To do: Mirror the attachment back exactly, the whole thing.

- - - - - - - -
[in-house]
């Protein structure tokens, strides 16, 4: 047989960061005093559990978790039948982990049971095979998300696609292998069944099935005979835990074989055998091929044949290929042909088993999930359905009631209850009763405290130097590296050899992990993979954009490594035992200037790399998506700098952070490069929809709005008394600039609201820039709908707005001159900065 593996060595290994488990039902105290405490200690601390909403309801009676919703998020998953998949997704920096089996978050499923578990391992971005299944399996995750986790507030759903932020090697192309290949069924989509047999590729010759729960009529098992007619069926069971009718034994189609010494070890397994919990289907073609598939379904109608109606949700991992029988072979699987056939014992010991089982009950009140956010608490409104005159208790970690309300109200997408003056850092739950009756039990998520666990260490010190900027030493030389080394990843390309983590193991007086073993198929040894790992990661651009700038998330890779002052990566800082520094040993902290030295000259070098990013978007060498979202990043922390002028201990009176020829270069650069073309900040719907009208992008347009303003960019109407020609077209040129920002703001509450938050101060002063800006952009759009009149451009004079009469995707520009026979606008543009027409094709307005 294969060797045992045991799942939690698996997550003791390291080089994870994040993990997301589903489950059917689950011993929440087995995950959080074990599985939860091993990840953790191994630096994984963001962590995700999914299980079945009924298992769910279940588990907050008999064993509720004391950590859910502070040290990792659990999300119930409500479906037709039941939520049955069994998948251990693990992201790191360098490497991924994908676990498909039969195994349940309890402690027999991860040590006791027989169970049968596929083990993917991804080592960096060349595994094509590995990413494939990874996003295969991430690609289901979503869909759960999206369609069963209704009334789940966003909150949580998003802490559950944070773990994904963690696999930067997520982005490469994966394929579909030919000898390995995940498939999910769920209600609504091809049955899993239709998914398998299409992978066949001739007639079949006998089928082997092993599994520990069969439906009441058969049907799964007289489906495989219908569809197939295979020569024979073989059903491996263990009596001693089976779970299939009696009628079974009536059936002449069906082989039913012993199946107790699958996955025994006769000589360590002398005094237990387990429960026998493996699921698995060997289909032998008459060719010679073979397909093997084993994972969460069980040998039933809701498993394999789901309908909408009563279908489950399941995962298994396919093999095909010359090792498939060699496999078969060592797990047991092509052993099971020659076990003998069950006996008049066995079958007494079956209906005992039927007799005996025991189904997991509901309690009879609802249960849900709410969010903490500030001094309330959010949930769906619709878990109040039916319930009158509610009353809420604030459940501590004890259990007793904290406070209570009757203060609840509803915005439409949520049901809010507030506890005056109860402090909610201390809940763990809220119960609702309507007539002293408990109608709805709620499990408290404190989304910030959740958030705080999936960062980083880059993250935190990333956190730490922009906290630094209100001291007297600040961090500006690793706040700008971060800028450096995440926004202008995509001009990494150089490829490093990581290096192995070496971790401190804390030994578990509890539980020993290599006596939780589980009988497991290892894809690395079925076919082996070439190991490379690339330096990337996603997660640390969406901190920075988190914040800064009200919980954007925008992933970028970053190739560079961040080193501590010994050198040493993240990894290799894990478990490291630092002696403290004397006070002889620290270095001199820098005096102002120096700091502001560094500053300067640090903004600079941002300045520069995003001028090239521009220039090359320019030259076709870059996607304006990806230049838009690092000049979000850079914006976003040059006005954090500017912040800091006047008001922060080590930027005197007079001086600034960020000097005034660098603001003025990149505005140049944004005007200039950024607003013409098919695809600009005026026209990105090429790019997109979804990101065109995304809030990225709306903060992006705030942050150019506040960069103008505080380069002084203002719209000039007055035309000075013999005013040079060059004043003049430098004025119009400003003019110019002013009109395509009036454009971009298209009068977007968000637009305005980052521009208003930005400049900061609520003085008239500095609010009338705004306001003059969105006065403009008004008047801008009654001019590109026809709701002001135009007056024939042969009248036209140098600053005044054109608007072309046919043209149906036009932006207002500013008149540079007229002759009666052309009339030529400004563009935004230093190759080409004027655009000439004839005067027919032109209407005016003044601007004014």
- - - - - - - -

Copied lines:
[in-house]
């Protein structure tokens, strides 16, 4: 047989960061005093559990978790039948982990049971095979998300696609292998069944099935005979835990074989055998091929044949290929042909088993999930359905009631209850009763405290130097590296050899992990993979954009490594035992200037790399998506700098952070490069929809709005008394600039609201820039709908707005001159900065 593996060595290994488990039902105290405490200690601390909403309801009676919703998020998953998949997704920096089996978050499923578990391992971005299944399996995750986790507030759903932020090697192309290949069924989509047999590729010759729960009529098992007619069926069971009718034994189609010494070890397994919990289907073609598939379904109608109606949700991992029988072979699987056939014992010991089982009950009140956010608490409104005159208790970690309300109200997408003056850092739950009756039990998520666990260490010190900027030493030389080394990843390309983590193991007086073993198929040894790992990661651009700038998330890779002052990566800082520094040993902290030295000259070098990013978007060498979202990043922390002028201990009176020829270069650069073309900040719907009208992008347009303003960019109407020609077209040129920002703001509450938050101060002063800006952009759009009149451009004079009469995707520009026979606008543009027409094709307005 294969060797045992045991799942939690698996997550003791390291080089994870994040993990997301589903489950059917689950011993929440087995995950959080074990599985939860091993990840953790191994630096994984963001962590995700999914299980079945009924298992769910279940588990907050008999064993509720004391950590859910502070040290990792659990999300119930409500479906037709039941939520049955069994998948251990693990992201790191360098490497991924994908676990498909039969195994349940309890402690027999991860040590006791027989169970049968596929083990993917991804080592960096060349595994094509590995990413494939990874996003295969991430690609289901979503869909759960999206369609069963209704009334789940966003909150949580998003802490559950944070773990994904963690696999930067997520982005490469994966394929579909030919000898390995995940498939999910769920209600609504091809049955899993239709998914398998299409992978066949001739007639079949006998089928082997092993599994520990069969439906009441058969049907799964007289489906495989219908569809197939295979020569024979073989059903491996263990009596001693089976779970299939009696009628079974009536059936002449069906082989039913012993199946107790699958996955025994006769000589360590002398005094237990387990429960026998493996699921698995060997289909032998008459060719010679073979397909093997084993994972969460069980040998039933809701498993394999789901309908909408009563279908489950399941995962298994396919093999095909010359090792498939060699496999078969060592797990047991092509052993099971020659076990003998069950006996008049066995079958007494079956209906005992039927007799005996025991189904997991509901309690009879609802249960849900709410969010903490500030001094309330959010949930769906619709878990109040039916319930009158509610009353809420604030459940501590004890259990007793904290406070209570009757203060609840509803915005439409949520049901809010507030506890005056109860402090909610201390809940763990809220119960609702309507007539002293408990109608709805709620499990408290404190989304910030959740958030705080999936960062980083880059993250935190990333956190730490922009906290630094209100001291007297600040961090500006690793706040700008971060800028450096995440926004202008995509001009990494150089490829490093990581290096192995070496971790401190804390030994578990509890539980020993290599006596939780589980009988497991290892894809690395079925076919082996070439190991490379690339330096990337996603997660640390969406901190920075988190914040800064009200919980954007925008992933970028970053190739560079961040080193501590010994050198040493993240990894290799894990478990490291630092002696403290004397006070002889620290270095001199820098005096102002120096700091502001560094500053300067640090903004600079941002300045520069995003001028090239521009220039090359320019030259076709870059996607304006990806230049838009690092000049979000850079914006976003040059006005954090500017912040800091006047008001922060080590930027005197007079001086600034960020000097005034660098603001003025990149505005140049944004005007200039950024607003013409098919695809600009005026026209990105090429790019997109979804990101065109995304809030990225709306903060992006705030942050150019506040960069103008505080380069002084203002719209000039007055035309000075013999005013040079060059004043003049430098004025119009400003003019110019002013009109395509009036454009971009298209009068977007968000637009305005980052521009208003930005400049900061609520003085008239500095609010009338705004306001003059969105006065403009008004008047801008009654001019590109026809709701002001135009007056024939042969009248036209140098600053005044054109608007072309046919043209149906036009932006207002500013008149540079007229002759009666052309009339030529400004563009935004230093190759080409004027655009000439004839005067027919032109209407005016003044601007004014």